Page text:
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This example shows how to use a multistage/multirate approach to sample rate conversion between different audio sampling rates.

The example uses `dsp.SampleRateConverter`

. This component automatically determines how many stages to use and designs the filter required for each stage in order to perform the sample rate conversion in a computationally efficient manner.

This example focuses on converting an audio signal sampled at 96 kHz (DVD quality) to an audio signal sampled at 44.1 kHz (CD quality).The comparison is done using data sampled at 96 kHz available online at http://src.infinitewave.ca/. In this example, the 96 kHz chirp signal is generated locally so that no download is needed.

Define some parameters to be used throughout the example.

frameSize = 64; inFs = 96e3;

The website above has 3 sets of files at different qualities in order to perform the comparison. In this example the focus will be on one of the files only: `Swept_int.wav`

. This file contains a chirp sine wave sweeping from 0 Hz to 48 kHz over the course of 8 seconds. The format of the file is 32-bit integers, given it a very high dynamic range.

Here you create a System object to read from the audio file and determine the file's audio sampling rate. If you want to use the wav file instead of dsp.Chirp, uncomment the lines below and skip the call to dsp.Chirp.

source = dsp.AudioFileReader('Swept_int.wav', ... 'SamplesPerFrame', frameSize, ... 'OutputDataType', 'double');

In lieu of downloading the `Swept_int.wav`

file, you can also generate the chirp signal using `dsp.Chirp`

as follows:

source = dsp.Chirp('InitialFrequency',0,'TargetFrequency',48e3,... 'SweepTime',8,'TargetTime',8,'SampleRate',inFs,... 'SamplesPerFrame',frameSize,'Type','Quadratic');

Create two Spectrum Analyzers. These will be used to visualize the frequency content of the original signal as well as that of the signals converted to 44.1 kHz.

SpectrumAnalyzer44p1 = dsp.SpectrumAnalyzer(... 'SampleRate',44100,... 'ViewType','Spectrum and spectrogram',... 'TimeSpanSource','Property','TimeSpan',8,... 'Window','Kaiser','SidelobeAttenuation',220,... 'YLimits',[-250 50],'ColorLimits',[-150 20],... 'PlotAsTwoSidedSpectrum',false); SpectrumAnalyzer96 = dsp.SpectrumAnalyzer(... 'SampleRate',96000,... 'ViewType','Spectrum and spectrogram',... 'TimeSpanSource','Property','TimeSpan',8,... 'Window','Kaiser','SidelobeAttenuation',220,... 'YLimits',[-250 50],'ColorLimits',[-150 20],... 'PlotAsTwoSidedSpectrum',false);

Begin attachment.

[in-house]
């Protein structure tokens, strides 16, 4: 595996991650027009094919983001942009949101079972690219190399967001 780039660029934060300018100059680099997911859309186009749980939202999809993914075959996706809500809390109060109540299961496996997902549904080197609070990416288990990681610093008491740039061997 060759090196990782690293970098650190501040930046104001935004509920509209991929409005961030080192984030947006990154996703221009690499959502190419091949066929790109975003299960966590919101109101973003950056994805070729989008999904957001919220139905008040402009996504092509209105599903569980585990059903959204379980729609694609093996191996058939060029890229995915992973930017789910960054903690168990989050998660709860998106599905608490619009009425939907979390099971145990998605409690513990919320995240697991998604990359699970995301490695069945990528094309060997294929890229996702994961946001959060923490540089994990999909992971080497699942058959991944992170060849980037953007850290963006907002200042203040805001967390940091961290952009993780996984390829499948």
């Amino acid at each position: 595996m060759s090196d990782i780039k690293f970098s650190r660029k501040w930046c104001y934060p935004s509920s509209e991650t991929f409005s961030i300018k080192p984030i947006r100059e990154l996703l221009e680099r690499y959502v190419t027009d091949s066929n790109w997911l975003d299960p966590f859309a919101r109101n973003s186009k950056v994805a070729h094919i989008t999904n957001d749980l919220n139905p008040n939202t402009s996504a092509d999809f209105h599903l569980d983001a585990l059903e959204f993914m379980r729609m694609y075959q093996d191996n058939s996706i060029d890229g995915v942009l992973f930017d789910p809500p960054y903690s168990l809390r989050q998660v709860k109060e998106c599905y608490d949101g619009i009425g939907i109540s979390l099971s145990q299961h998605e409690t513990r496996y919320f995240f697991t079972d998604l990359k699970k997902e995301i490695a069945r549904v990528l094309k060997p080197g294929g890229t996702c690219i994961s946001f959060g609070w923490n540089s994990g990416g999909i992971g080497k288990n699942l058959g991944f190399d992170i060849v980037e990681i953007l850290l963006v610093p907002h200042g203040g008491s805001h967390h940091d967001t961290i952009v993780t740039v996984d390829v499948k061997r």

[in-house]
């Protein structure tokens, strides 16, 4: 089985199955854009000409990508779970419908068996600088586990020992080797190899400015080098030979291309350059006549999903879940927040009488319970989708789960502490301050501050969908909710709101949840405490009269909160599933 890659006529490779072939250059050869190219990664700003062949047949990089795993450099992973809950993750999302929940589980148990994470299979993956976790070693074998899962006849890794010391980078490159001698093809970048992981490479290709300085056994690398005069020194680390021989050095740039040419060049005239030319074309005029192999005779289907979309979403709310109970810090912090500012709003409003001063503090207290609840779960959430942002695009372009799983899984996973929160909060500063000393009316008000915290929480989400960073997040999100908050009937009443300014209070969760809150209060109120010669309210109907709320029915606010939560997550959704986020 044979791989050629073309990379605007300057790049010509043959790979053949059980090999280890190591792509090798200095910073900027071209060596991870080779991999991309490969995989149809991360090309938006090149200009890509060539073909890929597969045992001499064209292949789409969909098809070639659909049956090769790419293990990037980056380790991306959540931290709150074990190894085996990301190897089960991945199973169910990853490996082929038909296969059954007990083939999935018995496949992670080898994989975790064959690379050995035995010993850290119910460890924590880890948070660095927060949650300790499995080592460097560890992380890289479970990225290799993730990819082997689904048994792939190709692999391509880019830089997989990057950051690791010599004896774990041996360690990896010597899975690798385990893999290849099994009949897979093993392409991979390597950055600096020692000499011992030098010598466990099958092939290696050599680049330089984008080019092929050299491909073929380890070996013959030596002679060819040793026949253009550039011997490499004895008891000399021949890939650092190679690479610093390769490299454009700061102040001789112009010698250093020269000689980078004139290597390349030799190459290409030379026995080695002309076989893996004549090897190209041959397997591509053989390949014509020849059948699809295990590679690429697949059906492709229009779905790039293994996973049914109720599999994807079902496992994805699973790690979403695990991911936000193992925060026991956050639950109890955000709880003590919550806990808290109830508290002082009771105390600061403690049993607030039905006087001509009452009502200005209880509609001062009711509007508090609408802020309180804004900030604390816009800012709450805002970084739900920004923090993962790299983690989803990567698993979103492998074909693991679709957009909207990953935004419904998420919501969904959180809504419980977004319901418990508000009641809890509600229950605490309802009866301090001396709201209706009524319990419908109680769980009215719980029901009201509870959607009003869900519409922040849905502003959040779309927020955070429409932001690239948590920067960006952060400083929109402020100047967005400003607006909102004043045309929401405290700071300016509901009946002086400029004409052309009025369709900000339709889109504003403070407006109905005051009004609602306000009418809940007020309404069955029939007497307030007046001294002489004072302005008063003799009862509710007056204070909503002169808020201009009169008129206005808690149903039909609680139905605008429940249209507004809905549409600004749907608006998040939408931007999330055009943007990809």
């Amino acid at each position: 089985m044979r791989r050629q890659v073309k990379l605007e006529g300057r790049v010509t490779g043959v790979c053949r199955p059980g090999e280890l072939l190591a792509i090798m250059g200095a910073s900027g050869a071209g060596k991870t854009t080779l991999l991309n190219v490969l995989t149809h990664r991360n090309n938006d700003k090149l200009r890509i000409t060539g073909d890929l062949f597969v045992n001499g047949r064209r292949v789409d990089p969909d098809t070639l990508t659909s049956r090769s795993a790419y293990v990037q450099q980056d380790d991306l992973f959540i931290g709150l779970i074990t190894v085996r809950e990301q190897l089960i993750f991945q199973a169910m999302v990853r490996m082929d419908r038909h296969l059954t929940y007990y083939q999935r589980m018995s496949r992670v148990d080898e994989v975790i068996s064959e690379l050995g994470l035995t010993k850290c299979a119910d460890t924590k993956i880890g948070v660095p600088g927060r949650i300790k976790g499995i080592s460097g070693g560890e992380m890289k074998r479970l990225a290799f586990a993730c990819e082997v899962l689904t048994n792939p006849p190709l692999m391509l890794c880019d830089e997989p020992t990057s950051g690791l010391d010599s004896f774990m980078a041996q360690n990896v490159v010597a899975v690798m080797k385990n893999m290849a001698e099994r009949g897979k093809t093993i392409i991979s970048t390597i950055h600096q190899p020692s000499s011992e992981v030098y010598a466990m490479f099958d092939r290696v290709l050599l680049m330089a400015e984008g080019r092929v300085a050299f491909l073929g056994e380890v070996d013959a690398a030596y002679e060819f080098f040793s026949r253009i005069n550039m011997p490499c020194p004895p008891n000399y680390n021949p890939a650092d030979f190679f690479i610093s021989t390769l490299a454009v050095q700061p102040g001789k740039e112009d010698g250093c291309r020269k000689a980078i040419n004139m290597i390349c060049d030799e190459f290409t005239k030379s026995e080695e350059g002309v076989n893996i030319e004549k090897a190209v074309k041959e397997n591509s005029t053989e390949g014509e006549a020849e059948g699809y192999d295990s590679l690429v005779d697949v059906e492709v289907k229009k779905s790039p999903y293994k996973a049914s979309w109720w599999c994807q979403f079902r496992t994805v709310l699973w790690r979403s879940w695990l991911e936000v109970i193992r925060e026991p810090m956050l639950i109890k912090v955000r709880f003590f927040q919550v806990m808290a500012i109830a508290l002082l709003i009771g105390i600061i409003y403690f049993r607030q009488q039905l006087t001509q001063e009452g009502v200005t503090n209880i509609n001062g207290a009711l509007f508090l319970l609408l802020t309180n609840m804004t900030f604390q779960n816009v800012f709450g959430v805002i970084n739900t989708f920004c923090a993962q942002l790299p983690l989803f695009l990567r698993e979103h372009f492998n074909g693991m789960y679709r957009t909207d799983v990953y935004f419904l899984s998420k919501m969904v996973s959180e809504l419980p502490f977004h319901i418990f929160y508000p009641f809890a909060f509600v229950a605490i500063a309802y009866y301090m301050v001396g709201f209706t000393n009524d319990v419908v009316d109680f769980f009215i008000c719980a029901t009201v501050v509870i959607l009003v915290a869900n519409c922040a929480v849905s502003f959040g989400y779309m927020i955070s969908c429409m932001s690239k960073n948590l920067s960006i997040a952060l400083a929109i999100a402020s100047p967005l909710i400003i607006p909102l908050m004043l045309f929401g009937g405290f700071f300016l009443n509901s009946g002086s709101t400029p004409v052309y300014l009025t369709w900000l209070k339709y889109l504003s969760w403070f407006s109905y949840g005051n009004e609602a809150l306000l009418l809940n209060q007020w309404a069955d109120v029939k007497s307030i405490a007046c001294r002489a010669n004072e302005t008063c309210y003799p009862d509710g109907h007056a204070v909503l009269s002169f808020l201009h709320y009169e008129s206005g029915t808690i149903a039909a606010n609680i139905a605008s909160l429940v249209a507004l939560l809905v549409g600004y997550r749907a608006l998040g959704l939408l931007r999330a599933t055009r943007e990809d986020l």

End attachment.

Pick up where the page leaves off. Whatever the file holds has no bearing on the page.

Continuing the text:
The loop below plots the spectrogram and power spectrum of the original 96 kHz signal. The chirp signal starts at 0 and sweeps to 48 kHz over a simulated time of 8 seconds.

NFrames = 8*inFs/frameSize; for k = 1:NFrames sig96 = source(); % Source SpectrumAnalyzer96(sig96); % Spectrogram end release(source) release(SpectrumAnalyzer96)

In order to convert the signal, `dsp.SampleRateConverter`

is used. A first attempt sets the bandwidth of interest to 40 kHz, i.e. to cover the range [-20 kHz, 20 kHz]. This is the usually accepted range that is audible to humans. The stopband attenuation for the filters to be used to remove spectral replicas and aliased replicas is left at the default value of 80 dB.

BW40 = 40e3; OutFs = 44.1e3; SRC40kHz80dB = dsp.SampleRateConverter('Bandwidth',BW40,... 'InputSampleRate',inFs,'OutputSampleRate',OutFs);

Use info() to get information on the filters that are designed to perform the conversion. This reveals that the conversion will be performed in two steps. The first step involves a decimation by two filter which converts the signal from 96 kHz to 48 kHz. The second step involves an FIR rate converter that interpolates by 147 and decimates by 160. This results in the 44.1 kHz required. The `freqz`

command can be used to visualize the combined frequency response of the two stages involved. Zooming in reveals that the passband extends up to 20 kHz as specified and that the passband ripple is in the milli-dB range (less than 0.003 dB).

info(SRC40kHz80dB) [H80dB,f] = freqz(SRC40kHz80dB,0:10:25e3); plot(f,20*log10(abs(H80dB)/norm(H80dB,inf))); xlabel('Frequency (Hz)'); ylabel('Magnitude (dB)'); axis([0 25e3 -140 5]);